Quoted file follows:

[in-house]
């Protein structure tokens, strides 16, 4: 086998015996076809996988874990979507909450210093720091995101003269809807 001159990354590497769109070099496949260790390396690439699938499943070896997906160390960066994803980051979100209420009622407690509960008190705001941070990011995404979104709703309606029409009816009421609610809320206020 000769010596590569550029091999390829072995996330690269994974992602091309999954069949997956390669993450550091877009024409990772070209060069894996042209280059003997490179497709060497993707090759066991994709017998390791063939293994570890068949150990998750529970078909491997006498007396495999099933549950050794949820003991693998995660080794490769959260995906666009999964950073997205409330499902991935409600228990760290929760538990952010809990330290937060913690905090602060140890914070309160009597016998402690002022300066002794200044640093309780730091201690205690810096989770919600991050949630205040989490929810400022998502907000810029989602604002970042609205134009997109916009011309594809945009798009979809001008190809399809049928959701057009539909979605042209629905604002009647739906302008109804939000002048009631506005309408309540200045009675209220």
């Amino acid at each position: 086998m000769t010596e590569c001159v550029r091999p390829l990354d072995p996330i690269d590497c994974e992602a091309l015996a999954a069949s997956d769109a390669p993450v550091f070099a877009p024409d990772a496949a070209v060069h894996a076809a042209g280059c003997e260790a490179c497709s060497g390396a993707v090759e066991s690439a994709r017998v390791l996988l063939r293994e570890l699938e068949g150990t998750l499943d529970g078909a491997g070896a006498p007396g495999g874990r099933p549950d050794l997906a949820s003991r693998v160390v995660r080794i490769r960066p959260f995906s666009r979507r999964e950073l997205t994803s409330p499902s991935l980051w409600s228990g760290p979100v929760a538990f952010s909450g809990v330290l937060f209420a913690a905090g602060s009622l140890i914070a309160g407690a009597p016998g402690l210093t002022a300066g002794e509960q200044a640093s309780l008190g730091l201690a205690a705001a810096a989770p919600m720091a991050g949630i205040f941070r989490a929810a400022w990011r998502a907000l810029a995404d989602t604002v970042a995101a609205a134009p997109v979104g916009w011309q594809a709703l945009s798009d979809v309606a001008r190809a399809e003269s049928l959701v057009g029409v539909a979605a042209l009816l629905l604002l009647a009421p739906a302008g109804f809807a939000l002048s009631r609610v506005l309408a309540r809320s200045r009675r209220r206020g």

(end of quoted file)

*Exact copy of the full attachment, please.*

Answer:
[in-house]
């Protein structure tokens, strides 16, 4: 086998015996076809996988874990979507909450210093720091995101003269809807 001159990354590497769109070099496949260790390396690439699938499943070896997906160390960066994803980051979100209420009622407690509960008190705001941070990011995404979104709703309606029409009816009421609610809320206020 000769010596590569550029091999390829072995996330690269994974992602091309999954069949997956390669993450550091877009024409990772070209060069894996042209280059003997490179497709060497993707090759066991994709017998390791063939293994570890068949150990998750529970078909491997006498007396495999099933549950050794949820003991693998995660080794490769959260995906666009999964950073997205409330499902991935409600228990760290929760538990952010809990330290937060913690905090602060140890914070309160009597016998402690002022300066002794200044640093309780730091201690205690810096989770919600991050949630205040989490929810400022998502907000810029989602604002970042609205134009997109916009011309594809945009798009979809001008190809399809049928959701057009539909979605042209629905604002009647739906302008109804939000002048009631506005309408309540200045009675209220």
């Amino acid at each position: 086998m000769t010596e590569c001159v550029r091999p390829l990354d072995p996330i690269d590497c994974e992602a091309l015996a999954a069949s997956d769109a390669p993450v550091f070099a877009p024409d990772a496949a070209v060069h894996a076809a042209g280059c003997e260790a490179c497709s060497g390396a993707v090759e066991s690439a994709r017998v390791l996988l063939r293994e570890l699938e068949g150990t998750l499943d529970g078909a491997g070896a006498p007396g495999g874990r099933p549950d050794l997906a949820s003991r693998v160390v995660r080794i490769r960066p959260f995906s666009r979507r999964e950073l997205t994803s409330p499902s991935l980051w409600s228990g760290p979100v929760a538990f952010s909450g809990v330290l937060f209420a913690a905090g602060s009622l140890i914070a309160g407690a009597p016998g402690l210093t002022a300066g002794e509960q200044a640093s309780l008190g730091l201690a205690a705001a810096a989770p919600m720091a991050g949630i205040f941070r989490a929810a400022w990011r998502a907000l810029a995404d989602t604002v970042a995101a609205a134009p997109v979104g916009w011309q594809a709703l945009s798009d979809v309606a001008r190809a399809e003269s049928l959701v057009g029409v539909a979605a042209l009816l629905l604002l009647a009421p739906a302008g109804f809807a939000l002048s009631r609610v506005l309408a309540r809320s200045r009675r209220r206020g």